Then one day, Sam started needing some big money. Initial investors, mainly family and friends, were reluctant to plough more money in while it was running at a loss.

But Sam could see the business growing exponentially so he asked his parents to invest, too.

Jo deferred to Gareth, a decision she should be relieved about today.

"Being of a mean nature, I would have probably said 'oh no, go and sort it out yourself'. But it's quite good that we did have a stake in it."

More than good, I suggest. The couple have turned that initial $75,000 into more than $50 million.

But Jo insists the money will make little difference to them. She promises to keep doing the laundry and making apple pies from the fruit that grows out the back of their already substantial house. And she and Gareth will set up a charity which she will run and donate money to international and local projects.

Last year, when they took a bike trip through Kurdistan, the couple came across a school without a building which they figured they could fully equip for about $200,000.

"That's hopefully going to be part of my keeping busy from now. International as well as local stuff.

"Having been stinking poor and knowing how hard it is to get books together for kids to learn and things together for families, hopefully there will be the opportunity to do things for Kiwis who have high aspirations."

And that's pretty much her eldest son in a nutshell.

Sam seems slightly miffed that we are all so aghast at the enormous amount of money Fairfax was willing to pay for his company.

"There have always been sceptics and this week has been no different from the last seven years," he says.

"All of a sudden, people get it and they think 'far out, maybe it's something of value and something good'.

"That's something I've dealt with since day one. People have looked at me and wondered what I have done with my time. The other day I overheard people in a cafe wondering how we made any money at all."

He laughs. "People think I just run it from my bedroom or something. The main thing that's shocked New Zealand is the fact that we are a successful business. Fundamentally, this is a very, very strong com-pany and that's what Fairfax has bought."

So what will he do with the money? Initially, Sam is contracted to run the company for two years. After that, he doesn't know but says $200 million has not bought him an early retirement.

"How much money do you need in order to sit around and do nothing? It sounds pretty cheap. I mean, a lot of people have the ability, maybe not in central Auckland, but a lot of people have the ability to go and live somewhere else and sit back and do nothing.

"I don't think that's part of the human condition where they want to sit around and do nothing."

So will he continue being an entrepreneur? Dumb question evidently. "As opposed to going and getting a job?"

Is that how he defines himself then - as an entrepreneur? "Well, I don't really sit back and think about that. That's a little bit sort of philosophical for me really."

He laughs. "I just do what I do."

And at the moment, that seems to be making money. Something many of us find simply frightening. Go on, Sam, what's the secret?

"Some people are better decision-makers than others," he says.

"Some people spend a lot of time sitting around talking about things they're going to do and others get out and do them. I think there are plenty of people like that."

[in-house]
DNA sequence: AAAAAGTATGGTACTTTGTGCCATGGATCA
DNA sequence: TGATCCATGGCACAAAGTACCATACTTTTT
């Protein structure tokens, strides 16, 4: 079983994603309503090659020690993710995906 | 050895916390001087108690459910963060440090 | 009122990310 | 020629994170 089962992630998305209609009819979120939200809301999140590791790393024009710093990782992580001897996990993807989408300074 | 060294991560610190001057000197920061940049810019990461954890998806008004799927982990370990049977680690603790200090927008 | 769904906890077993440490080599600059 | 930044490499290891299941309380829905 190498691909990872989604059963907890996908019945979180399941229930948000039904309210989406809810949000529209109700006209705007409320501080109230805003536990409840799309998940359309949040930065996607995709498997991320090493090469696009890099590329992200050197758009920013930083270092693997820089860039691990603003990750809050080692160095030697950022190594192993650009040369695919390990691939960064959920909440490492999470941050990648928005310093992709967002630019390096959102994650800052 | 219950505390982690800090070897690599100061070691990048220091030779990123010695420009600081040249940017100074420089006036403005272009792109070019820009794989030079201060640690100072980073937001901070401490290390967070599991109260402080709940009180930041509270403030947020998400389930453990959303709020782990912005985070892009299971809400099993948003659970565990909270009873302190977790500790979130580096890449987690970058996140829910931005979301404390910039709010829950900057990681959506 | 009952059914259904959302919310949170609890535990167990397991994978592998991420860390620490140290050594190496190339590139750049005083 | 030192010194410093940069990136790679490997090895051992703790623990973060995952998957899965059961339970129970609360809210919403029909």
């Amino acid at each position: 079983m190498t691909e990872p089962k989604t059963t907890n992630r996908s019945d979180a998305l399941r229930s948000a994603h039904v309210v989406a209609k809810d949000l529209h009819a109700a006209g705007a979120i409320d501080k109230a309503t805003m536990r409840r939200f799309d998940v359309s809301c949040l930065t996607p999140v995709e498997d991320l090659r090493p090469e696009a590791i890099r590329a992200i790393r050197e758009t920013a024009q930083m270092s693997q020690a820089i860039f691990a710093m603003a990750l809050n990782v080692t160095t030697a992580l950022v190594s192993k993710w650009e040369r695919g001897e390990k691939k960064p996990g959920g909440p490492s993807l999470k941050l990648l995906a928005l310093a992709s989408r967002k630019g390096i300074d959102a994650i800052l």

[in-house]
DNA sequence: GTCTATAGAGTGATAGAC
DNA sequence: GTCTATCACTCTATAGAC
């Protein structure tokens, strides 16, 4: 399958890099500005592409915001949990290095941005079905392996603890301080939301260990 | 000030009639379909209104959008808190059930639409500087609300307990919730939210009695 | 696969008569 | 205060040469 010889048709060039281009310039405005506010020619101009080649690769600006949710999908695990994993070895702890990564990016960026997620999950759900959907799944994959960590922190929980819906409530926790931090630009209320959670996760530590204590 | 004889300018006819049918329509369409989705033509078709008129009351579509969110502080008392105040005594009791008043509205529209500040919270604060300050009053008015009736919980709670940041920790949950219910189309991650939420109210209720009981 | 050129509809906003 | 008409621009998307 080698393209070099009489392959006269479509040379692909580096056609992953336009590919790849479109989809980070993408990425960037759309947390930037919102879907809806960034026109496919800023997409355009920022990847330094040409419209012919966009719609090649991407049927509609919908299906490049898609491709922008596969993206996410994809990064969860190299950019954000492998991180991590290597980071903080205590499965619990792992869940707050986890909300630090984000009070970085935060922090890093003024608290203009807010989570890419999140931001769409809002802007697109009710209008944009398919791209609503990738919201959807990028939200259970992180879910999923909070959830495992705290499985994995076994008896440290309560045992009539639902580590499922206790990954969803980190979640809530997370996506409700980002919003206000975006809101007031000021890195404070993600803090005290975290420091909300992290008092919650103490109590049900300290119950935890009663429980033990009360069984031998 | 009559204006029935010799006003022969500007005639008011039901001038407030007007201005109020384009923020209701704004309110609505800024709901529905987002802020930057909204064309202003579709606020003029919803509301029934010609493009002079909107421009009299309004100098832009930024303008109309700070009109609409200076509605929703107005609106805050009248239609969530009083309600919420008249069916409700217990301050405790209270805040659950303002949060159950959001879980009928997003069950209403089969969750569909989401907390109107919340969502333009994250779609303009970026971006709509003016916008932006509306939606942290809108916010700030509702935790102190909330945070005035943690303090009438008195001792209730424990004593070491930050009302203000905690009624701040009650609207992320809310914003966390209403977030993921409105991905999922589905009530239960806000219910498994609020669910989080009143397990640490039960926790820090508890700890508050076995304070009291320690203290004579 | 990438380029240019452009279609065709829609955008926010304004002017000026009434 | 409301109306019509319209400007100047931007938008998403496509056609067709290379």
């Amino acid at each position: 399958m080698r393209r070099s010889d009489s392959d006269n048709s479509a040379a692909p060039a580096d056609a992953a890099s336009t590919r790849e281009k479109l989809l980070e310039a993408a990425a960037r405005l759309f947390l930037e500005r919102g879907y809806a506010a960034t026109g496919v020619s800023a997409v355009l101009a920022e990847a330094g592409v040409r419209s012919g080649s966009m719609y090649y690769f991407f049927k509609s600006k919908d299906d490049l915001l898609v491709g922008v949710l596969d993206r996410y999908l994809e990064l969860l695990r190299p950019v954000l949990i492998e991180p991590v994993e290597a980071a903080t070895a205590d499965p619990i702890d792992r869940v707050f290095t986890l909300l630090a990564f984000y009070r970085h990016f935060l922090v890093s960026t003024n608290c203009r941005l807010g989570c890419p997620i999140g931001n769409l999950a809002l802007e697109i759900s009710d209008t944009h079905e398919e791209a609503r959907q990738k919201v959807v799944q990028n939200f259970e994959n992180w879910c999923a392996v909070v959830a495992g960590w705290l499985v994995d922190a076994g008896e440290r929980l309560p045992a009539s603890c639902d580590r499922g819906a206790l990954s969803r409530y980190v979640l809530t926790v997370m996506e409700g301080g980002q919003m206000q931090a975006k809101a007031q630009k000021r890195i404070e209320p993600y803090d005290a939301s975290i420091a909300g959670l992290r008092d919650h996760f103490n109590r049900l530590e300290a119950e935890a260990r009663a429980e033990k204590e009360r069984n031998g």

So that's the trick? To do rather than think?

"Yeah, I think so. Everyone says a lot of people will no doubt think, 'oh, I wish I had that idea' but what they should think about is 'what ideas do I have?' And get off your bum and go and do it."

That's something the famously forthright Gareth Morgan has been telling us for years. Sam, he says, pulled Trade Me off because he was confident and never afraid to take risks. But he qualifies that by saying the risks were excruciatingly well researched.

Instead of leaping head first into a business that he fancied the idea of, 22-year-old Sam sat back and asked himself what were the biggest internet businesses. They were auctions and dating, says Gareth. So that's what he decided to set up.

"He always had the ability to drill down into what is the business case. If one doesn't exist, then he doesn't waste his time on it."

How are we supposed to recognise when a risk is worth taking, I ask?

You don't try out all your ideas, Gareth says. Eliminate through careful analysis and look internationally. Especially for online businesses.

"That's where the corporates here are completely falling on their faces," says Gareth.

"Like Telecom putting millions into [online second-hand company] Ferret, or Whitcoulls putting millions into Flying Pig and ending up being one. They weren't looking internationally at how thing were being done."

Sam, however, worked out that only one online auction site like eBay thrived in any given market and the trick was to be the first one to start up somewhere.

The trick, Gareth says, is to figure out your competition and ask exactly how they make their dollars.

"Ask what is it the market values. Get to the essence of their business."

It's easy for him to be happy. He's just made $50 million. But the economist says his son's story is incredibly inspiring for young people and he never doubted he could pull off this amazing Kiwi dream.

"He had not only built the site and it was going and people loved it. But he also had the business case for the precedent for it offshore. He had his shit together, basically. It's amazing. And incredibly inspiring for young people. It's just bloody brilliant."